With Pride events around the world now in full swing there has been a lot of comment about whether they are still relevant. Bent’s Terry Gee gives us his own personal take on what these celebrations mean to him.
I’m gay. I came out to myself at 12, my school friends at 13 and to my parents at 16. I have never hidden my sexual preference from anyone as I have always known it was never a choice. I am happy with who I am and proud to be a gay man.
I always attend my local Pride events be it in Yorkshire or now London. I feel it is important to show your support for campaigners, charities and those coming to terms with their sexuality. I haven’t been in a Pride march for many years, but this year I felt I needed to. We have made such huge progress here in the UK for equal rights, the US has just declared gay marriage in every state and it feels like the world is finally recognising that we are all the same. Eighteen countries now recognise same-sex marriage which is amazing, but there are 196 countries in the world meaning that 178 countries do not recognise same-sex marriage; and of those, it is illegal to be gay in 76 countries with 10 still upholding the death penalty. It is easy for us in Europe or the Americas to sometimes grasp that the freedom and rights we have is not available to most of our world. That is why I marched in this year’s London Pride.
Being an active member of the fetish scene, I have a lot of friends in the leather community and so marched with BLUF (Breeches and Leather Uniform Fanclub). Arriving at midday, the vibe was incredible. Marching groups were congregating on Baker Street with hundreds of people milling around, taking pictures and clapping along with the music provided by a float behind us. Our group were getting a lot of attention as men dressed head to toe in leather usually do. I had been sensible and not gone for the full leather ensemble which proved to be a good choice as it was a particularly hot, summer’s day. We were stood waiting for three hours in the scorching sun, but no one complained. The positive vibes and warm feelings kept us all happy and motivated.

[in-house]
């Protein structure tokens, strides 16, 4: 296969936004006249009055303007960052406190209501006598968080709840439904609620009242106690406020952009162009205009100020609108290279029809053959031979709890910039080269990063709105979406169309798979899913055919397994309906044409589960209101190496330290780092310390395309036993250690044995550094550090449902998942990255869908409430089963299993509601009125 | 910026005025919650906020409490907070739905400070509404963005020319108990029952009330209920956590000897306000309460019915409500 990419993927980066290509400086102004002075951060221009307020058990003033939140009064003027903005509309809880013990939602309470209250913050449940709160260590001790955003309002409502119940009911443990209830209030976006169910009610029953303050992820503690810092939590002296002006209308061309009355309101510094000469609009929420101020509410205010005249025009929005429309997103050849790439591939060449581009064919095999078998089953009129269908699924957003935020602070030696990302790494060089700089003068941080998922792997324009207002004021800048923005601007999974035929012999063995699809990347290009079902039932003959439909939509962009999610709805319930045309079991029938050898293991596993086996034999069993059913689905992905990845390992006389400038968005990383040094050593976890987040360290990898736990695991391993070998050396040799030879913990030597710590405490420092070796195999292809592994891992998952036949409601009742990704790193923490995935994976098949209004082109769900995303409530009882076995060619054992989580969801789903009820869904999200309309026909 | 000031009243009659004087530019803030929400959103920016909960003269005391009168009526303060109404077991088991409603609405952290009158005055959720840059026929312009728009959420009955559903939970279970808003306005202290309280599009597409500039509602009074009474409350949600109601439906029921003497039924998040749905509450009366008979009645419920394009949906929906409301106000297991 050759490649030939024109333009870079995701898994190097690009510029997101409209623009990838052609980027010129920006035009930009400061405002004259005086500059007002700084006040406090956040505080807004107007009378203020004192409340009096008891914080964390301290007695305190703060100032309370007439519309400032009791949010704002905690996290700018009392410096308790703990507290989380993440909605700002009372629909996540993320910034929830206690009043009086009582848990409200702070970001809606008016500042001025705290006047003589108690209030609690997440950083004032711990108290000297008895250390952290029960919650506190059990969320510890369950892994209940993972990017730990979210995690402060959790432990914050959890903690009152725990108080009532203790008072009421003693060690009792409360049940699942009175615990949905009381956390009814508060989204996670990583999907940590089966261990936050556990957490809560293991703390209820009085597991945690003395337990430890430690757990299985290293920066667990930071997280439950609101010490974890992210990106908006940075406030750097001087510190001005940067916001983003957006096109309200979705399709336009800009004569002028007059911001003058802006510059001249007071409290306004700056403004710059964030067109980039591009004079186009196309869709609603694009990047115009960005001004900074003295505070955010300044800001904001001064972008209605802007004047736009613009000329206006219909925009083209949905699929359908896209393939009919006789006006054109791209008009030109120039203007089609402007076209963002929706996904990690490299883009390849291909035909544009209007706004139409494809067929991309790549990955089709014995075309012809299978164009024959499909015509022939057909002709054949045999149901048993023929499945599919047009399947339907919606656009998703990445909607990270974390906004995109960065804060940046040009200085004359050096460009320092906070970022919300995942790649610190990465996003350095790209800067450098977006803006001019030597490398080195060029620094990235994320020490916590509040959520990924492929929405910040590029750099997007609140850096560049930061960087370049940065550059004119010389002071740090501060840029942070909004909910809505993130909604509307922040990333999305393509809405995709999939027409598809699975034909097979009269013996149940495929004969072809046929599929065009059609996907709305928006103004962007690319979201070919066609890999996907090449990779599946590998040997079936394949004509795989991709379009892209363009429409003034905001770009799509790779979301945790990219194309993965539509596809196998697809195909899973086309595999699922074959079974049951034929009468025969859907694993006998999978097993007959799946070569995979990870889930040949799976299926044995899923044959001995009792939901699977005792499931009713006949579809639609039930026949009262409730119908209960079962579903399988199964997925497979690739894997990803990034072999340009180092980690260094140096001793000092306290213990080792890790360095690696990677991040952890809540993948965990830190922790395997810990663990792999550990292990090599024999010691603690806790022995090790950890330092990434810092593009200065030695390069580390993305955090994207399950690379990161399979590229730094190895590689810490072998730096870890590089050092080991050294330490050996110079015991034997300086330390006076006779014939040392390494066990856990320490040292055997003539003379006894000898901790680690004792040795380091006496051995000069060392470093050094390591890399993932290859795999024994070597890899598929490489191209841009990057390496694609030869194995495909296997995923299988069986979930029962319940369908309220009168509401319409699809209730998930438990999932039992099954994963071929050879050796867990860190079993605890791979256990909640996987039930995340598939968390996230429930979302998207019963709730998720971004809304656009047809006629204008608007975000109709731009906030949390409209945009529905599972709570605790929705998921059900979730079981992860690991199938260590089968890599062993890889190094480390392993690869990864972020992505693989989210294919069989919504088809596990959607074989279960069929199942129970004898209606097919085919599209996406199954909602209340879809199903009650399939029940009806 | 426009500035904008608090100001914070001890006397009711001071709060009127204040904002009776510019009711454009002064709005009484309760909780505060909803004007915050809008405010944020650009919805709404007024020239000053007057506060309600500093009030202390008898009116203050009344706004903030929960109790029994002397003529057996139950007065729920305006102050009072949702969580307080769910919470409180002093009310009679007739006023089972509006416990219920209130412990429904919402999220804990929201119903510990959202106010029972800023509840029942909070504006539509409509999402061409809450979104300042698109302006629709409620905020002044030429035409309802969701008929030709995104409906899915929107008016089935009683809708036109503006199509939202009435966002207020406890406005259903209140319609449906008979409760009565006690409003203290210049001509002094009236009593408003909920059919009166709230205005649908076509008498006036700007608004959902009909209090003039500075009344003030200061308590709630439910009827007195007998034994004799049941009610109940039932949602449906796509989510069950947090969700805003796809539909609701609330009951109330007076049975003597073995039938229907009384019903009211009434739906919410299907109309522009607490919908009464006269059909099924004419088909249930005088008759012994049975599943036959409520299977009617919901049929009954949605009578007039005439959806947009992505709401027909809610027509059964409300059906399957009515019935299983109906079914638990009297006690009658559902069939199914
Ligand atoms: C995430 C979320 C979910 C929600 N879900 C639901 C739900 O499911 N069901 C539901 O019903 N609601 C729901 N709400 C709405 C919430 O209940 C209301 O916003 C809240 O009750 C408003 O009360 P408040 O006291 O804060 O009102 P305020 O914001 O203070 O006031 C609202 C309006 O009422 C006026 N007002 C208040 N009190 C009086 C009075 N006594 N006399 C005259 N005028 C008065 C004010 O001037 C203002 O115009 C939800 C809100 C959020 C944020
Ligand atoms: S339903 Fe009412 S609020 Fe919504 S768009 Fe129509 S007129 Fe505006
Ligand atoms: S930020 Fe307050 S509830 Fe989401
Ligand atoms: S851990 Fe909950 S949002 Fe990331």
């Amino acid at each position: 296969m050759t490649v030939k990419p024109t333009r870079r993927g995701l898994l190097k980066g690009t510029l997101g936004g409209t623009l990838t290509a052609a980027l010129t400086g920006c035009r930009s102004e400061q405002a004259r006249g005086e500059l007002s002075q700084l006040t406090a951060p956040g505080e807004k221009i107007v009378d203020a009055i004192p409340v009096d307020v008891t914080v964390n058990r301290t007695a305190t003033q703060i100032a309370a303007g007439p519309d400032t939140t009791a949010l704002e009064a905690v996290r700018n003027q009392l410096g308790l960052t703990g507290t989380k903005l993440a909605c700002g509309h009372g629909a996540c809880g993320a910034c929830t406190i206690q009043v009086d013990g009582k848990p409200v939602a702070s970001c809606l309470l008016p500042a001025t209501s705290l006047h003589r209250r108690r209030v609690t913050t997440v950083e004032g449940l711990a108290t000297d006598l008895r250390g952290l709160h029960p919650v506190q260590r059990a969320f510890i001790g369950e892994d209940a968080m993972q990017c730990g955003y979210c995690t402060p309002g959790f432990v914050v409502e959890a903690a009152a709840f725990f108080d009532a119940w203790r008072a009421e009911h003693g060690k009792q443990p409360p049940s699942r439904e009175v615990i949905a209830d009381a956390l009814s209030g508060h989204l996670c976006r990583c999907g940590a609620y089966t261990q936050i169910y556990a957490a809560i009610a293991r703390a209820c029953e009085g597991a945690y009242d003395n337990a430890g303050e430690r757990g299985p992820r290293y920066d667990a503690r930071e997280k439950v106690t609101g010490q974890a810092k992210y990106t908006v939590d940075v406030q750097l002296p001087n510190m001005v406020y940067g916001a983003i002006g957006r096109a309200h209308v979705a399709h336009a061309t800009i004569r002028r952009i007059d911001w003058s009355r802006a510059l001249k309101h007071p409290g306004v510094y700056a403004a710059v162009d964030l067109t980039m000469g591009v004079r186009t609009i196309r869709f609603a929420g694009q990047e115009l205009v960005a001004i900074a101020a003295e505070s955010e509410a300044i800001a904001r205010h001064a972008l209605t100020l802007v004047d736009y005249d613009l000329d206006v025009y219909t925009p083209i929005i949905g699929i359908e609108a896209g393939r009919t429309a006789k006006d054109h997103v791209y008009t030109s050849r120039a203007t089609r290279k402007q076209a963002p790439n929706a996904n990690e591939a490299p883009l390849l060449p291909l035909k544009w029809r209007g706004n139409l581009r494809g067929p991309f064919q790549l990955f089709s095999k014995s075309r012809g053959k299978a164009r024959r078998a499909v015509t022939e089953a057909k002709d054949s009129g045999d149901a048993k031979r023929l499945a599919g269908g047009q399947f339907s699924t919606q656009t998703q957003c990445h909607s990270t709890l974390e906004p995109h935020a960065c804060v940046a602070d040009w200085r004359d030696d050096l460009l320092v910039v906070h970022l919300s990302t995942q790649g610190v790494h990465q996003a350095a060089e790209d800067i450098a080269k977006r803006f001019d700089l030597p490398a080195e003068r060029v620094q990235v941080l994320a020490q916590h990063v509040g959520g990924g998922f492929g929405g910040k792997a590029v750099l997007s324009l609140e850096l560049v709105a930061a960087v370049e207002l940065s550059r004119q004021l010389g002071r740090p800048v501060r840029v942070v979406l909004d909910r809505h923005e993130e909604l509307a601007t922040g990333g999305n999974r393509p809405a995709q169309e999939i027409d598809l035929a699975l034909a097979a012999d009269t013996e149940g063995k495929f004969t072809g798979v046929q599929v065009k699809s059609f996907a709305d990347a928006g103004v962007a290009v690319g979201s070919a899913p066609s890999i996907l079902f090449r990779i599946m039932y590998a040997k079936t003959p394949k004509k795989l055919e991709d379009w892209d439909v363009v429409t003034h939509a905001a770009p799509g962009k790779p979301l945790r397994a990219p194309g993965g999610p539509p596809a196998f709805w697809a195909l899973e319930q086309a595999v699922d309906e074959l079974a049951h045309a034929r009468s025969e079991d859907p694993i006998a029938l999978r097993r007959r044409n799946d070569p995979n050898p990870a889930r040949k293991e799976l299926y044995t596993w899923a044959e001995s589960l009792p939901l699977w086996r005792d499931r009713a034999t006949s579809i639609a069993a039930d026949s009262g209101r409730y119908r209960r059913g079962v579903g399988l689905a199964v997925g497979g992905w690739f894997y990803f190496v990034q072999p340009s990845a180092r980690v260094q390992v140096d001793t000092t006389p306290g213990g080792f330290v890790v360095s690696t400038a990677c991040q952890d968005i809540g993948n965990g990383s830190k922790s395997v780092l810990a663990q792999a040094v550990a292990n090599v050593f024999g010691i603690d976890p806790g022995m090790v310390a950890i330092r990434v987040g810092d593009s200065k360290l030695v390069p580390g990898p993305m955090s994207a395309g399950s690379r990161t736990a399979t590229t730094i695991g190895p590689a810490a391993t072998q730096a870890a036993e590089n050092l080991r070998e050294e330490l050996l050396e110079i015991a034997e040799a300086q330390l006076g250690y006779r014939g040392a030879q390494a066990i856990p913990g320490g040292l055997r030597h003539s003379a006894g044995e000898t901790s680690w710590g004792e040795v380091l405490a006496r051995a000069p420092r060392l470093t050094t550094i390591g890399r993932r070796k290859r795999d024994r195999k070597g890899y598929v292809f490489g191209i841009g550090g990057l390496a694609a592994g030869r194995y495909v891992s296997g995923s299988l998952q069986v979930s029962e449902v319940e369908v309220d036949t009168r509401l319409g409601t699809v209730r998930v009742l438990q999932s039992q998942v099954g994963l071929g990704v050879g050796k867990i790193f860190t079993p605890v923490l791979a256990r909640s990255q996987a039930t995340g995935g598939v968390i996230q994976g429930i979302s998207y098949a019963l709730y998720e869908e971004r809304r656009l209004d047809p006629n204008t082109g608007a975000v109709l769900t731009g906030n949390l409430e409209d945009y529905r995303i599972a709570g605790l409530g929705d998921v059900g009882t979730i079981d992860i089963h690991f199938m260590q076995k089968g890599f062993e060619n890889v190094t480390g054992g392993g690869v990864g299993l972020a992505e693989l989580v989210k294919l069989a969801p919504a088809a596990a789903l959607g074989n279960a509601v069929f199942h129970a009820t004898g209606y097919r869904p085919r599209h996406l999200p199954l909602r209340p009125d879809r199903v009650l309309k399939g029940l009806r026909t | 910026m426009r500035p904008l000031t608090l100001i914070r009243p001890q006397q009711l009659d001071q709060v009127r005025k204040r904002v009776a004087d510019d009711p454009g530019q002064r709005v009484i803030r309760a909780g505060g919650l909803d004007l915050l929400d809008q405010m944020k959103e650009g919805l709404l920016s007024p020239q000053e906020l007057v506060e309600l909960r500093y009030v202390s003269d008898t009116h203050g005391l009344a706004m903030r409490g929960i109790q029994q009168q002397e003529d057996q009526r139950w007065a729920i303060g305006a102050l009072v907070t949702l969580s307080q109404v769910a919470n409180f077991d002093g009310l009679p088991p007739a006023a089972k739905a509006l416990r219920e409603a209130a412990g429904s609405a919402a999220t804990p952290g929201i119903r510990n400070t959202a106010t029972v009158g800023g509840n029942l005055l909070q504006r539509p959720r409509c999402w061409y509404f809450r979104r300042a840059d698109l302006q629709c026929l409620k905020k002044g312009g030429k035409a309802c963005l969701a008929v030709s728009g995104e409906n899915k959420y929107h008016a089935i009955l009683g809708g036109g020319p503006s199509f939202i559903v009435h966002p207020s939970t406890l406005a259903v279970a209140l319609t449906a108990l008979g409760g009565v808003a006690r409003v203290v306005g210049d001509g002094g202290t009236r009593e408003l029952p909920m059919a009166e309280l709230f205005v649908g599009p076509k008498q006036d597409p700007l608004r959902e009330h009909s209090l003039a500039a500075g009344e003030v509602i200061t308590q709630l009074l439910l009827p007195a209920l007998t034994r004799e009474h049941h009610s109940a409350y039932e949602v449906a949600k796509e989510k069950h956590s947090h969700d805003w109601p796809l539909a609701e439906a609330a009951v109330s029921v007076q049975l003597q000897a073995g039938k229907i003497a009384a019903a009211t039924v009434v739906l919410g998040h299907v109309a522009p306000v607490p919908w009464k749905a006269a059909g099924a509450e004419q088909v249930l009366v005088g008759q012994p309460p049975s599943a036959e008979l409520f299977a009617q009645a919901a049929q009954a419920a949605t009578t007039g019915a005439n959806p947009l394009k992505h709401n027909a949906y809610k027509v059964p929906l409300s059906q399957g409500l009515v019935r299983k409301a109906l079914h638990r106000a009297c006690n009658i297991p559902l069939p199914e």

Shortly after 3pm, our little band set off. There were many people lining the streets as we moved in an orderly procession, but when we hit Oxford Street I was amazed at just how many people had turned out for the parade. Every inch of the pavements were taken up with people cheering and clapping. As I walked past a group of teenagers, a girl grabbed my arm and said thank you with so much sincerity it made me well up. People holding banners celebrating gay marriage, equality and diversity were scattered everywhere. There was no hate, no sour faces, just happiness and love everywhere I looked. I saw a father holding up a young boy so that he could see over the heads of people, a small Asian family clapping along and people of all races and sexes there to celebrate and support along with us. People hugged me, kissed me, shook my hands and wolf whistled. But the people who brought a lump to my throat were the ones who just stood staring at me smiling and clapping and a few who mouthed ‘thank you’. I have had to fight for who I am my whole life. Being bullied, taunted and ridiculed for something I can never change; standing up for myself and those around me just so I can gain a place in society with everyone else. It’s not easy being gay and some days it just feels like there is no point even trying. So to be surrounded by hundreds of thousands of people who accept me for who I am was humbling, gratifying and emotional.
Oxford Street had been busy, but that was nothing compared to Piccadilly Circus. When we rounded the corner I was overwhelmed by the amount of people. Crowds of people had swamped the area and there were people as far as the eye could see. I felt like the star of a Hollywood blockbuster walking down the red carpet. I was even grabbed by a group of girls and took a selfie with them. The mood was invigorating.
When the parade finished I felt supercharged with energy and positivity. The LGBT community have achieved so much in my lifetime and it gives me hope that equal rights is for the rest of the world in the coming decades. The more gay pride events we have, the more open we are about our sexuality and the more we push for universal equal rights, the more people will see, hear and understand us. We are not a different species, we are not second class citizens, we are all the same and one day –soon – we will all be seen as such.
Enjoy your Pride.